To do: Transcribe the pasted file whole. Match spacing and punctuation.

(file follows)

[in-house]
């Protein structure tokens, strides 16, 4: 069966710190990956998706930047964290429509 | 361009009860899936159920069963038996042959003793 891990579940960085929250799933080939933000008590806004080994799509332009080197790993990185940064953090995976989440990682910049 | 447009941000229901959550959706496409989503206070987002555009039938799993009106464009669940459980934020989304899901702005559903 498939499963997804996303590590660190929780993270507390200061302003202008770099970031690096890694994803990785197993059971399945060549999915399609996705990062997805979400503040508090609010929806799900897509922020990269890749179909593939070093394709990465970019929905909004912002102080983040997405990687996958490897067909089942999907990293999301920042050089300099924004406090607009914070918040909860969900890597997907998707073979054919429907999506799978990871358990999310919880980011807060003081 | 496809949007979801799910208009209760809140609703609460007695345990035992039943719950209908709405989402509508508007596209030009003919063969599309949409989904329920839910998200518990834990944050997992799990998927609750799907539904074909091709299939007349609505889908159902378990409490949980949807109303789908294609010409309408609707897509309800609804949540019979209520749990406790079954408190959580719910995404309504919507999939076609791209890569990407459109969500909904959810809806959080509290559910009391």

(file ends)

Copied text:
[in-house]
């Protein structure tokens, strides 16, 4: 069966710190990956998706930047964290429509 | 361009009860899936159920069963038996042959003793 891990579940960085929250799933080939933000008590806004080994799509332009080197790993990185940064953090995976989440990682910049 | 447009941000229901959550959706496409989503206070987002555009039938799993009106464009669940459980934020989304899901702005559903 498939499963997804996303590590660190929780993270507390200061302003202008770099970031690096890694994803990785197993059971399945060549999915399609996705990062997805979400503040508090609010929806799900897509922020990269890749179909593939070093394709990465970019929905909004912002102080983040997405990687996958490897067909089942999907990293999301920042050089300099924004406090607009914070918040909860969900890597997907998707073979054919429907999506799978990871358990999310919880980011807060003081 | 496809949007979801799910208009209760809140609703609460007695345990035992039943719950209908709405989402509508508007596209030009003919063969599309949409989904329920839910998200518990834990944050997992799990998927609750799907539904074909091709299939007349609505889908159902378990409490949980949807109303789908294609010409309408609707897509309800609804949540019979209520749990406790079954408190959580719910995404309504919507999939076609791209890569990407459109969500909904959810809806959080509290559910009391």